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Reasonably Informative, but Downplaying the Ravages of Dictatorship: Recent Pre-Collegiate US Textbook Treatments of Mao Zedong’s Rule

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photo of a button with an engraved profile of a manAlthough the 1960s have often enjoyed a reputation for youthful ferment, that decade’s US published pre-collegiate history textbook still focused mostly on Western civilization and American history in particular. Asia east of the Levant seldom entered the picture, except occasionally through a current-events context in social studies courses. While some contemporary back-to-the­-basics intellectuals express nostalgia for a simpler era when Euro-American civilization was studied to the virtual exclusion of Asian cultures, most scholars find the contemporary turn to world history a welcome development in the rapidly shrinking global village of today.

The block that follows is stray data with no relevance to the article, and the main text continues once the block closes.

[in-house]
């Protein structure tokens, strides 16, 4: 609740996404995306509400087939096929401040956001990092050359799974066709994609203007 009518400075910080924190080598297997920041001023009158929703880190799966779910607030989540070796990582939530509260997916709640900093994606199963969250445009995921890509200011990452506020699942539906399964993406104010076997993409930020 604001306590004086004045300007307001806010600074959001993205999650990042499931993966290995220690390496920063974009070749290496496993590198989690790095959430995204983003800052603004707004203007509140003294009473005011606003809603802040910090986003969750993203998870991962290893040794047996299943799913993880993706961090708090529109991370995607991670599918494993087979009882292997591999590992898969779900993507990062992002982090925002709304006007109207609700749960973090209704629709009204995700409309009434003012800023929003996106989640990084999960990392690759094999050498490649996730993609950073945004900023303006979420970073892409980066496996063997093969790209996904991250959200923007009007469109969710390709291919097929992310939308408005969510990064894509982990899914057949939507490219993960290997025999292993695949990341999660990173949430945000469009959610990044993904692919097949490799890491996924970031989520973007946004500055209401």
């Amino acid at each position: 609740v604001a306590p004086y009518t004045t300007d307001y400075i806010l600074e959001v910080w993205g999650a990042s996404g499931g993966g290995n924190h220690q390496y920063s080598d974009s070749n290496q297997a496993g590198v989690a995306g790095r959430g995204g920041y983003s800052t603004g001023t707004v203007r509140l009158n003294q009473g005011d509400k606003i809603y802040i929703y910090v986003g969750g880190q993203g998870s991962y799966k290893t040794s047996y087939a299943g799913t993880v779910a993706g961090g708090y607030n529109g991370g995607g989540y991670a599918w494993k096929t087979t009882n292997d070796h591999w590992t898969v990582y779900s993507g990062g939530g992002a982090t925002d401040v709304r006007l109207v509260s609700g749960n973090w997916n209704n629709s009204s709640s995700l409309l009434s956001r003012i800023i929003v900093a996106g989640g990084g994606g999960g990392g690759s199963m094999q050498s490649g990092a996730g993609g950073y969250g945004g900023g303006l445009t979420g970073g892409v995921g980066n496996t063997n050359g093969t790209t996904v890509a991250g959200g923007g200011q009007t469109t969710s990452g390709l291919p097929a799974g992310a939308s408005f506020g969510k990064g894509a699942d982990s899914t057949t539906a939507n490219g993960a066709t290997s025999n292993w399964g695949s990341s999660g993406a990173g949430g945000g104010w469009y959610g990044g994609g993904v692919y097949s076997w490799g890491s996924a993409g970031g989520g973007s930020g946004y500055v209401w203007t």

This essay’s discussion of the two textbooks, to which I shall refer in abbreviated manner by their authorial teams of Ellis and Bier and Beck et al., properly view history as having global dimensions and a multi-tiered structure. Various Asian cultures that arose in relative independence from the West are rightly portrayed as major players on the world stage. For example, Beck et al, turn from an initial chapter on the European Renaissance and Reformation to a subsequent chapter on the Islamic empires of the Ottoman Turks and the Central Asian Mughals, and later cover aspects of China, Japan, and India along with the usual discussion of Euro-American dynamism in the wake of the Age of Discovery. Ellis and Esler take a global survey approach, moving from prehistory through the cradles of civilization in Asia and Africa all the way to highlights of post-World-War-II history on all five major continents.